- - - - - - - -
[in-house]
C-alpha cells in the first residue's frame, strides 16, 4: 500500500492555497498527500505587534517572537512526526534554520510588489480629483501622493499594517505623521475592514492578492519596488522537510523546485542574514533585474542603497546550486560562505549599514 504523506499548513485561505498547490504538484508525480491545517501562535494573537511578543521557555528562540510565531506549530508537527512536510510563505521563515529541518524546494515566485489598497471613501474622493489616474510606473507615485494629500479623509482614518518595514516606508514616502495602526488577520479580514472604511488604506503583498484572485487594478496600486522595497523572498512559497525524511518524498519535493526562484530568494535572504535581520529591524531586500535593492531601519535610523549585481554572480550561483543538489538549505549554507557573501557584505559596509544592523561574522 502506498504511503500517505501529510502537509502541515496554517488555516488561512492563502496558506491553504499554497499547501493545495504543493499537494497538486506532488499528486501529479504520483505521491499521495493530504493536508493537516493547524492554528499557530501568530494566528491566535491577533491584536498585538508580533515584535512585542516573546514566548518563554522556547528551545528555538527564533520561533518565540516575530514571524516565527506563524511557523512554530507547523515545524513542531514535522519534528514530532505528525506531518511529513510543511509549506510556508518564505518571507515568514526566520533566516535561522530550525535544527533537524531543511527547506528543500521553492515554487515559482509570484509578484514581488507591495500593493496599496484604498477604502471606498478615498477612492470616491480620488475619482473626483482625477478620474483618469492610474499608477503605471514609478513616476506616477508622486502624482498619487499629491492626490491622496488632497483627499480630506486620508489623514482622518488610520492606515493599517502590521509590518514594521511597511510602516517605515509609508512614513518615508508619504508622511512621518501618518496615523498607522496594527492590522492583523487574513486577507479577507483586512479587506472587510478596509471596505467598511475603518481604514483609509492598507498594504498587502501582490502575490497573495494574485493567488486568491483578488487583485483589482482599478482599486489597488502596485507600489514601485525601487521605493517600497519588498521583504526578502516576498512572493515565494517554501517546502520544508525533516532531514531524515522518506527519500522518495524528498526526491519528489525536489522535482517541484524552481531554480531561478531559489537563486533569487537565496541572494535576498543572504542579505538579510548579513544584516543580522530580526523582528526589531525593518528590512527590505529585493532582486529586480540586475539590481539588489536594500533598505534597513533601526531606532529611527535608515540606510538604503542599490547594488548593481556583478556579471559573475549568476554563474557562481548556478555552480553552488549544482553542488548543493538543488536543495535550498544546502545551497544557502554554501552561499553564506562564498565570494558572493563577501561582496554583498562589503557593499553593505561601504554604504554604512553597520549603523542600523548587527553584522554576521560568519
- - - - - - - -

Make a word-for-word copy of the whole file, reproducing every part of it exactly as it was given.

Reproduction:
[in-house]
C-alpha cells in the first residue's frame, strides 16, 4: 500500500492555497498527500505587534517572537512526526534554520510588489480629483501622493499594517505623521475592514492578492519596488522537510523546485542574514533585474542603497546550486560562505549599514 504523506499548513485561505498547490504538484508525480491545517501562535494573537511578543521557555528562540510565531506549530508537527512536510510563505521563515529541518524546494515566485489598497471613501474622493489616474510606473507615485494629500479623509482614518518595514516606508514616502495602526488577520479580514472604511488604506503583498484572485487594478496600486522595497523572498512559497525524511518524498519535493526562484530568494535572504535581520529591524531586500535593492531601519535610523549585481554572480550561483543538489538549505549554507557573501557584505559596509544592523561574522 502506498504511503500517505501529510502537509502541515496554517488555516488561512492563502496558506491553504499554497499547501493545495504543493499537494497538486506532488499528486501529479504520483505521491499521495493530504493536508493537516493547524492554528499557530501568530494566528491566535491577533491584536498585538508580533515584535512585542516573546514566548518563554522556547528551545528555538527564533520561533518565540516575530514571524516565527506563524511557523512554530507547523515545524513542531514535522519534528514530532505528525506531518511529513510543511509549506510556508518564505518571507515568514526566520533566516535561522530550525535544527533537524531543511527547506528543500521553492515554487515559482509570484509578484514581488507591495500593493496599496484604498477604502471606498478615498477612492470616491480620488475619482473626483482625477478620474483618469492610474499608477503605471514609478513616476506616477508622486502624482498619487499629491492626490491622496488632497483627499480630506486620508489623514482622518488610520492606515493599517502590521509590518514594521511597511510602516517605515509609508512614513518615508508619504508622511512621518501618518496615523498607522496594527492590522492583523487574513486577507479577507483586512479587506472587510478596509471596505467598511475603518481604514483609509492598507498594504498587502501582490502575490497573495494574485493567488486568491483578488487583485483589482482599478482599486489597488502596485507600489514601485525601487521605493517600497519588498521583504526578502516576498512572493515565494517554501517546502520544508525533516532531514531524515522518506527519500522518495524528498526526491519528489525536489522535482517541484524552481531554480531561478531559489537563486533569487537565496541572494535576498543572504542579505538579510548579513544584516543580522530580526523582528526589531525593518528590512527590505529585493532582486529586480540586475539590481539588489536594500533598505534597513533601526531606532529611527535608515540606510538604503542599490547594488548593481556583478556579471559573475549568476554563474557562481548556478555552480553552488549544482553542488548543493538543488536543495535550498544546502545551497544557502554554501552561499553564506562564498565570494558572493563577501561582496554583498562589503557593499553593505561601504554604504554604512553597520549603523542600523548587527553584522554576521560568519